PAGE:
"Mom, Iím confused," she admitted between bites. She looked pointedly at Vincent and back at her Mom.
"I can imagine," said Catherine with a weak smile. "I was very surprised myself."
"We were lied to, Carrie," Vincent said bluntly. "It was done out of love; the person who lied thought he was protecting me, but it was a lie, nonetheless."
"Your father?" asked Carrie.
"Yes, my father," Vincent affirmed.
"Father was always trying to protect Vincent," Catherine said. "Everything he did he did because he loved Vincent, but sometimes he was misguided."
All three were quiet for a moment then Catherine spoke.
"Carrie, I know that you know that I donít approve of lying, so that makes what Iím about to say all that much harder, but we are going to have to come up with a plausible story about how you got back home. One that doesnít include...your father...or the tunnels." She looked at Carrie then at Vincent.
"Yeah, I kinda figured that," said Carrie, "and I understand that we need to keep it all a secret. Iíll go along with whatever you think is best."
"We have a Helper who drives a cab," Vincent volunteered. "He usually works days and should be going to work soon. I might be able to get him to help."
"A cab driver? How would that help," asked Catherine trying to get her tired brain to work.
"I know," put in Carrie. "Somehow I got away from that guy and flagged down his cab and asked him to bring me home."
"Precisely, Carrie," said Vincent with a smile for the girl. "You think like your mother." He looked back at Catherine. "He lives a few blocks from where I found Carrie. She can incorporate what really happened into our fabrication, and it will sound more convincing. As I was in the building trying to ascertain where she was I heard noises and then someone running out of the building. Obviously the kidnapper had an enemy who found him. She can say that after the other man ran out she followed. She noted the address of the building so she could tell the police. She saw a cab, flagged him down and asked him to take her home. The Helper is the kind of man who would stop for a child and take her home even if he knew he wouldnít get paid for it."
They agreed on the story Carrie would tell and Vincent went to the phone and called the Helper. He was on his way to work and agreed to stop at the house and go along with the story to the police. After he arrived, Catherine called Gregís precinct.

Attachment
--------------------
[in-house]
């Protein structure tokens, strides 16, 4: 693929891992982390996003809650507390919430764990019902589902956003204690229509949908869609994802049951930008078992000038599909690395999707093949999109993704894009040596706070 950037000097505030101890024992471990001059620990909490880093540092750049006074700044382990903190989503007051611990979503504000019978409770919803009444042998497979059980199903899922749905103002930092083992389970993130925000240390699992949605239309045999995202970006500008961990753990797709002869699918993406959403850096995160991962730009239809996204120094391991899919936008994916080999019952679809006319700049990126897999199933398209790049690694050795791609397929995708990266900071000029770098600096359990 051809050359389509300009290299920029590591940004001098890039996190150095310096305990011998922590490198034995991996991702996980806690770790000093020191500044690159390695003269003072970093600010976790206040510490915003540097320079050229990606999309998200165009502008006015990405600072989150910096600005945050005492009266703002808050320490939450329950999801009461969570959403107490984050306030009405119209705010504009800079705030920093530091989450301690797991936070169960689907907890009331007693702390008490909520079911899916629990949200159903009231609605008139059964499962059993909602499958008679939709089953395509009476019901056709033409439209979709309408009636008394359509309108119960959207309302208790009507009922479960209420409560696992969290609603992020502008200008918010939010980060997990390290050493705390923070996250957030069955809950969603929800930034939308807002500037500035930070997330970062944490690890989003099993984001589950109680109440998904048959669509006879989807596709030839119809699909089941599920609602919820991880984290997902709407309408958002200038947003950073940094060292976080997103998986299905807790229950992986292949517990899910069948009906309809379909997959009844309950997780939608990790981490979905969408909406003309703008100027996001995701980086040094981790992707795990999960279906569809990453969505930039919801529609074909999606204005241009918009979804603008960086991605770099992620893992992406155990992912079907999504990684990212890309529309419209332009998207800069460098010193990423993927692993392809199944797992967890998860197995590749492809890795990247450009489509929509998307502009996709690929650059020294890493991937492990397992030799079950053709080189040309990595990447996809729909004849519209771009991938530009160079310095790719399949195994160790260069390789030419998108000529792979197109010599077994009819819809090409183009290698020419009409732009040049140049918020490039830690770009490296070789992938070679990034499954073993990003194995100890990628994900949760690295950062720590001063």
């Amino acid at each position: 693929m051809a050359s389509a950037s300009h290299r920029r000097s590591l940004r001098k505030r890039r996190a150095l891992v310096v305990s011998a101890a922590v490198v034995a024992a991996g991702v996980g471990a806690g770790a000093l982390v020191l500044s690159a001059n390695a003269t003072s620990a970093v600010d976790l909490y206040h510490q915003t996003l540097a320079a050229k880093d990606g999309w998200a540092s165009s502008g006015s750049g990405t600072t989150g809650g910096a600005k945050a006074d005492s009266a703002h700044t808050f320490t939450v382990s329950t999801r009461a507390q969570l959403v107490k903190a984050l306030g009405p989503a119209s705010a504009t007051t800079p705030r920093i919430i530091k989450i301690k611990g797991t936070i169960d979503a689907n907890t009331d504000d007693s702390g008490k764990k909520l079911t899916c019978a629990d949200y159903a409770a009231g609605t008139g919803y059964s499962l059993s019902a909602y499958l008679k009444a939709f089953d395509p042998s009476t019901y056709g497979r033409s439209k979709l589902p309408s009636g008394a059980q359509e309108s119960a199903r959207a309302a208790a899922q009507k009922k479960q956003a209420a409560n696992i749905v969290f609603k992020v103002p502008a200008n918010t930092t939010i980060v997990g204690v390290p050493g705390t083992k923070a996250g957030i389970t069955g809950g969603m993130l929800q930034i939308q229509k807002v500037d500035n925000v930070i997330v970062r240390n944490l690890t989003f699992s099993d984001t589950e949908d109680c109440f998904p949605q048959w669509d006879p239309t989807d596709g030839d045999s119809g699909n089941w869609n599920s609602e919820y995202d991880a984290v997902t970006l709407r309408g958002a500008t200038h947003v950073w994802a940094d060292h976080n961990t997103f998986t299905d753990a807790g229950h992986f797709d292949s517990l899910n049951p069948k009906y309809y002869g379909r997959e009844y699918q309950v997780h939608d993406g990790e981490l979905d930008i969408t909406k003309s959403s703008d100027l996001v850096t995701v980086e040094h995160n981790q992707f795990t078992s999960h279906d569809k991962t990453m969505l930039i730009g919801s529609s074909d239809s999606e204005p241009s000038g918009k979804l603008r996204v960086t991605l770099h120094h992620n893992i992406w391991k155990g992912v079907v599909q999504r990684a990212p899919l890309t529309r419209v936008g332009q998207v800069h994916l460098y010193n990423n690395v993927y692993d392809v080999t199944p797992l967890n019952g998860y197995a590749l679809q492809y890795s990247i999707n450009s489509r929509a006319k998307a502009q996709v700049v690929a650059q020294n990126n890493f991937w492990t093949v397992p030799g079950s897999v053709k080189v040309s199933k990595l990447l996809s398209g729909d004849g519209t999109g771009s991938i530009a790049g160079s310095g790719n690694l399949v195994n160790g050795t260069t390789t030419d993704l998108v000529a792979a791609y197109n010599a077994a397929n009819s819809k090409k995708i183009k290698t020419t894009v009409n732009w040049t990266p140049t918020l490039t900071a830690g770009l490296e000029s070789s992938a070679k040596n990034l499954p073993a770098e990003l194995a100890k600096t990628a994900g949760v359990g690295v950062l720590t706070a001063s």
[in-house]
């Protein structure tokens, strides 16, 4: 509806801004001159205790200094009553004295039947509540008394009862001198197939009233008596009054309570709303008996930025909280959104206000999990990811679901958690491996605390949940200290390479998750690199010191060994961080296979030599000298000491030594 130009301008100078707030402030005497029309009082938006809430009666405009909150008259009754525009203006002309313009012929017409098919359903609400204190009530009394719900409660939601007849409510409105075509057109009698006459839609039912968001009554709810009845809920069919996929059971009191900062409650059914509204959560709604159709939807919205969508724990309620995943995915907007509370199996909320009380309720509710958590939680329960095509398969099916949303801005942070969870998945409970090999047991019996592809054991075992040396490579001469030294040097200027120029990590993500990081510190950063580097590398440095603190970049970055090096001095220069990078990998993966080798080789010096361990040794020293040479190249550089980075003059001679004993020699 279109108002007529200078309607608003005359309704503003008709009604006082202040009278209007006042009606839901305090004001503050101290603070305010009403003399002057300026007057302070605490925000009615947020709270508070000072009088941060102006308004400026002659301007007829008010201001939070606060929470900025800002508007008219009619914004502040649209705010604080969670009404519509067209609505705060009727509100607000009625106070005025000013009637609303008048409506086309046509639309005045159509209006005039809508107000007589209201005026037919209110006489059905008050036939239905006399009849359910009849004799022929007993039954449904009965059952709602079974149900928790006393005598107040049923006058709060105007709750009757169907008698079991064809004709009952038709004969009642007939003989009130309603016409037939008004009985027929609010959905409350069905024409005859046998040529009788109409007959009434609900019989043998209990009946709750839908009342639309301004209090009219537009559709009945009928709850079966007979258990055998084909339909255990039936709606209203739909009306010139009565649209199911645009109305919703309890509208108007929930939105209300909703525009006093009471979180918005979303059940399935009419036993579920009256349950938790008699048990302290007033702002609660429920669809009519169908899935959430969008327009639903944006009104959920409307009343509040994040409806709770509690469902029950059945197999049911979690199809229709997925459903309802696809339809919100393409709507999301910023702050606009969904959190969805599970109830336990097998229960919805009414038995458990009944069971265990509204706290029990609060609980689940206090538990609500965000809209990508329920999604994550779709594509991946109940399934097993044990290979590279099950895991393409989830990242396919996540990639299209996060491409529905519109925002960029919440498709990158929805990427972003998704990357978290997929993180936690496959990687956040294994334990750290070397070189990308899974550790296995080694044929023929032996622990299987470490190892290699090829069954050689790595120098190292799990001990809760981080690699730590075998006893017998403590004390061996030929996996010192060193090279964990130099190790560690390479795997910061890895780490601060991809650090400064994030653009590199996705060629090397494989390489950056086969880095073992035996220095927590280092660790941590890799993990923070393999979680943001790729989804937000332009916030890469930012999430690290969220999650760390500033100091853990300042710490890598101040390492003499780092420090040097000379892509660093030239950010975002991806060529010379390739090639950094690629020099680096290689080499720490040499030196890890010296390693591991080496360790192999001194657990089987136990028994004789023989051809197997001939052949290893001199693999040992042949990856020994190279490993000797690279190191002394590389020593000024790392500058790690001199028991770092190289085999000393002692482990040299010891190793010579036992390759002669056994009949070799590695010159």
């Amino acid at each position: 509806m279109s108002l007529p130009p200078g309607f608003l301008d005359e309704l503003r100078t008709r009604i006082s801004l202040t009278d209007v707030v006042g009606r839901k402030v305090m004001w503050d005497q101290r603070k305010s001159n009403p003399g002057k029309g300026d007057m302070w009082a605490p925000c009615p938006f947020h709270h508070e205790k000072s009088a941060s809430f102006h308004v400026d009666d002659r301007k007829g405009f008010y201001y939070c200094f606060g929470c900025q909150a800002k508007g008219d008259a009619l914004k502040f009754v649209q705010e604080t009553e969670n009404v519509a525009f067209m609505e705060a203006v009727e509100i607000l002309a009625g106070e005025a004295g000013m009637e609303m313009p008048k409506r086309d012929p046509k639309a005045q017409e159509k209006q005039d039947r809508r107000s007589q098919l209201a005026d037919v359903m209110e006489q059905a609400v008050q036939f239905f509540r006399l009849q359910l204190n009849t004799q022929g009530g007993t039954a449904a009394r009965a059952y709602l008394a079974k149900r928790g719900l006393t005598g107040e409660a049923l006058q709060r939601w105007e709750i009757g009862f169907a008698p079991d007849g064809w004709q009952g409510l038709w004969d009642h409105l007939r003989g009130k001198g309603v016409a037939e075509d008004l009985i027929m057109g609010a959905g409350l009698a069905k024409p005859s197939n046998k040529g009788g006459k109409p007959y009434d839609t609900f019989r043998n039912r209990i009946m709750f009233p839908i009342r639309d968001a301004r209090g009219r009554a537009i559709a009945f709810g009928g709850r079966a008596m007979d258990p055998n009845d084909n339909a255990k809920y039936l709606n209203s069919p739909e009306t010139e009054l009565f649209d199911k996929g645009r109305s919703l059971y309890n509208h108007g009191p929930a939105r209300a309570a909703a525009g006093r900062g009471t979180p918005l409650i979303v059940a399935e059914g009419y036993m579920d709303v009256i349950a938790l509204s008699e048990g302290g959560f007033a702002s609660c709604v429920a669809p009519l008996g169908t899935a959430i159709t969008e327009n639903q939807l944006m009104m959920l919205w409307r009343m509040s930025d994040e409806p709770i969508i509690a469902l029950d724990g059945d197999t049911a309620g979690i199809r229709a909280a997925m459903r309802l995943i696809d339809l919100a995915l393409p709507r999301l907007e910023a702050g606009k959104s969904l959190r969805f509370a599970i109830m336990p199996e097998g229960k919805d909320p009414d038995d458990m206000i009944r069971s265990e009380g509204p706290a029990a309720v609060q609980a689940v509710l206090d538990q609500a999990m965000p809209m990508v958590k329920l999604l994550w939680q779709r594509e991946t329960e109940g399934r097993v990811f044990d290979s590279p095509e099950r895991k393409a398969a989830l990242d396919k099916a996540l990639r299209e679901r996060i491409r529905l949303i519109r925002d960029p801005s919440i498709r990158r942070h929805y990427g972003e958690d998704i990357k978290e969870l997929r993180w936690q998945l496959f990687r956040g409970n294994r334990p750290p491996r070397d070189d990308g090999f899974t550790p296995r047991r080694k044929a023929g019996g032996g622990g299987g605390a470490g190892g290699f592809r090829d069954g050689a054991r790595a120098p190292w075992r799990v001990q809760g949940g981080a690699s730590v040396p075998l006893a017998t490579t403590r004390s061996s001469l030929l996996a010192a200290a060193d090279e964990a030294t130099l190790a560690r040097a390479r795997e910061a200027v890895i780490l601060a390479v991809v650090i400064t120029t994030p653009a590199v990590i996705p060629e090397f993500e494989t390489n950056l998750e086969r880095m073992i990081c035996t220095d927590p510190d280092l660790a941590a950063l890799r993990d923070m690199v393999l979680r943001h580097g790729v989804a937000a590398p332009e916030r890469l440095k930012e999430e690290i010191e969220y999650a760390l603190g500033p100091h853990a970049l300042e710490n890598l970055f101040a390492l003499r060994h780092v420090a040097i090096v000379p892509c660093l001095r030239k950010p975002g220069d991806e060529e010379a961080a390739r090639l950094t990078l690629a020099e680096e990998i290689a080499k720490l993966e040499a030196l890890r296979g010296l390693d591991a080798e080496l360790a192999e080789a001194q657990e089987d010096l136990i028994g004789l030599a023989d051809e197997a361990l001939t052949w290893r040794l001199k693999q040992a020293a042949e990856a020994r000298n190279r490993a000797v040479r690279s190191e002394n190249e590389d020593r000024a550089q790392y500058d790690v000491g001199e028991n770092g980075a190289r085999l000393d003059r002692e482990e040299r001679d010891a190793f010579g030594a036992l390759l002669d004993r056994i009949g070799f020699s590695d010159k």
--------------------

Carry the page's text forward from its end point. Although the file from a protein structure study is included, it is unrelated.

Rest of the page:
The next couple of hours were chaos. Vincent was on his way to the basement when Carrie called to him.
A thrill went through him when she called him that.
He turned to her with a smile. "Yes, Carrie?"
"Would you stay? There is an old sofa in the basement that you can sit on. It would be nice if you could come tuck me in after the police leave."
He inclined his head slightly. "Iíll stay, Carrie. Iíll wait in the basement and Iíll see you in a little while."
He left the room as Carrie heard Catherine open the front door.
Greg found Carrieís story completely believable, especially after he sent a couple of officers to the address Carrie gave him. Carrie was questioned and so was the cab driver. It all panned out and an hour and a half later, Carrie was almost asleep in the kitchen chair, and Catherine was exhausted. She walked the cab driver to the front door where she handed him some money and thanked him. Back in the kitchen she took in the sight of her exhausted daughter and Greg who was writing notes on a pad.
"Greg, do you think I could get all of you to leave?" She nodded at her daughter. "Weíve both been up for over twenty four extremely active, stressful hours. If you need anything else from us I could bring her down to your office tomorrow or you could come back here, but right now we both need to get some sleep."
He looked at his notes then from the sleepy child to the exhausted woman. "We wonít need anything else," he told her. "The guy was dead. We were able to identify him, heís got a RAP sheet as long as my arm, but this one topped them all. The case is closed." He stood and patted Catherineís arm. "You get some rest. Iíll call Maxwell when I get to the office and brief him. And Iíll tell him that you donít want any calls or visitors until at least tomorrow."
"Thanks Greg. I appreciate that. Tell him that Iíll call him."
After she locked the front door behind Greg, Carrie met her in the hall.
"Is Daddy always that quiet and up-tight?" she whispered as she met her mom.
"Only when he is uncomfortable about something," Catherine told her. "I dumped a lot of new information on him. Itís going to take him some time to assimilate it all. Why donít you go upstairs and get ready for bed. Iíll be up in a few minutes."
"I assume that I wonít be going to school today," Carrie said through a yawn as she started up the stairs.
"Not likely," agreed Catherine. "Iíll call them and tell them that you wonít be back until after the Christmas break. Iíll go tell your father that everyone has gone. Iíll be up after I straighten up a little."
Catherine went back into the kitchen to find Vincent had already started on the clean up.
"You go on up and help her," he suggested. "Iíll finish up here and come up to say good night...or good morning."
Catherine had just finished brushing Carrieís hair, a nightly ritual that relaxed them both, when Vincent found them.
"Am I disturbing you?" he asked from the doorway of Carrieís bedroom.